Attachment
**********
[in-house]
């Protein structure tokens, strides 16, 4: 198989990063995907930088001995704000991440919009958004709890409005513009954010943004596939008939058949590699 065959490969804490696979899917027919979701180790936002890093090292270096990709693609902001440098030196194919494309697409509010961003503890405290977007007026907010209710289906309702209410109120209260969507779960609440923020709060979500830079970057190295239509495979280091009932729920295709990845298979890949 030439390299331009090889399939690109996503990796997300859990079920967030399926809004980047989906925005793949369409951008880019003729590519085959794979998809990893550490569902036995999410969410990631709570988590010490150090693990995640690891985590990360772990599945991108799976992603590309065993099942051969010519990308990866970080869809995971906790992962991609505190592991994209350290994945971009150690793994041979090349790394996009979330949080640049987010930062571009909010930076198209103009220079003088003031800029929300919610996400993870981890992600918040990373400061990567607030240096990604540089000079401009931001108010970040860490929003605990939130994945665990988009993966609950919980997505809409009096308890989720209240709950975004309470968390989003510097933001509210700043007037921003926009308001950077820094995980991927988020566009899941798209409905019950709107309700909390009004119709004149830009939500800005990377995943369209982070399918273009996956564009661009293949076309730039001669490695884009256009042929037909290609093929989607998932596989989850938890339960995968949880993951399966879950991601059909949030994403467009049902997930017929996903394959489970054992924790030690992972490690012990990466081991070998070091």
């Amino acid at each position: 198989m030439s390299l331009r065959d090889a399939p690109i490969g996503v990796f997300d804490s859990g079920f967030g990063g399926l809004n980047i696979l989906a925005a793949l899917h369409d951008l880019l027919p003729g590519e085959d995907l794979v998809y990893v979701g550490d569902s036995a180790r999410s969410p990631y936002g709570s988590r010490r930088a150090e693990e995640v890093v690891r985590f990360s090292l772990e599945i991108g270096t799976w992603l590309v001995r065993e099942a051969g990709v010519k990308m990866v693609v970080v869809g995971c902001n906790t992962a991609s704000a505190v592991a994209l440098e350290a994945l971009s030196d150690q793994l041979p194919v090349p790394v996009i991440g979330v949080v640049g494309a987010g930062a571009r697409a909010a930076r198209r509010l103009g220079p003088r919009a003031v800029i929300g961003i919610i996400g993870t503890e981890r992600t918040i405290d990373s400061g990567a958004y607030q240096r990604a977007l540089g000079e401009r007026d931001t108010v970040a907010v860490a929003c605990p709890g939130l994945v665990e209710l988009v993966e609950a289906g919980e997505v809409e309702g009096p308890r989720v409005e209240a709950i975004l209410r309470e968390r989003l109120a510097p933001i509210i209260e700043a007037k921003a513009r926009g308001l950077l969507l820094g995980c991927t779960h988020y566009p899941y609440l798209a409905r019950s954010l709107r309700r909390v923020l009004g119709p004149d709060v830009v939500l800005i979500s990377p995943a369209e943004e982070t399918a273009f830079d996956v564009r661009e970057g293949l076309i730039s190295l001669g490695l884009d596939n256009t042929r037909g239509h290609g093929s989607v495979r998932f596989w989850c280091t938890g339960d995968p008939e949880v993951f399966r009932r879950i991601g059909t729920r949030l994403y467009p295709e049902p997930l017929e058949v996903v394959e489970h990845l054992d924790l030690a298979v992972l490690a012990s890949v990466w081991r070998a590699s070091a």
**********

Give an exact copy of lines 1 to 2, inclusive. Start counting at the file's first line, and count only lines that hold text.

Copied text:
[in-house]
């Protein structure tokens, strides 16, 4: 198989990063995907930088001995704000991440919009958004709890409005513009954010943004596939008939058949590699 065959490969804490696979899917027919979701180790936002890093090292270096990709693609902001440098030196194919494309697409509010961003503890405290977007007026907010209710289906309702209410109120209260969507779960609440923020709060979500830079970057190295239509495979280091009932729920295709990845298979890949 030439390299331009090889399939690109996503990796997300859990079920967030399926809004980047989906925005793949369409951008880019003729590519085959794979998809990893550490569902036995999410969410990631709570988590010490150090693990995640690891985590990360772990599945991108799976992603590309065993099942051969010519990308990866970080869809995971906790992962991609505190592991994209350290994945971009150690793994041979090349790394996009979330949080640049987010930062571009909010930076198209103009220079003088003031800029929300919610996400993870981890992600918040990373400061990567607030240096990604540089000079401009931001108010970040860490929003605990939130994945665990988009993966609950919980997505809409009096308890989720209240709950975004309470968390989003510097933001509210700043007037921003926009308001950077820094995980991927988020566009899941798209409905019950709107309700909390009004119709004149830009939500800005990377995943369209982070399918273009996956564009661009293949076309730039001669490695884009256009042929037909290609093929989607998932596989989850938890339960995968949880993951399966879950991601059909949030994403467009049902997930017929996903394959489970054992924790030690992972490690012990990466081991070998070091």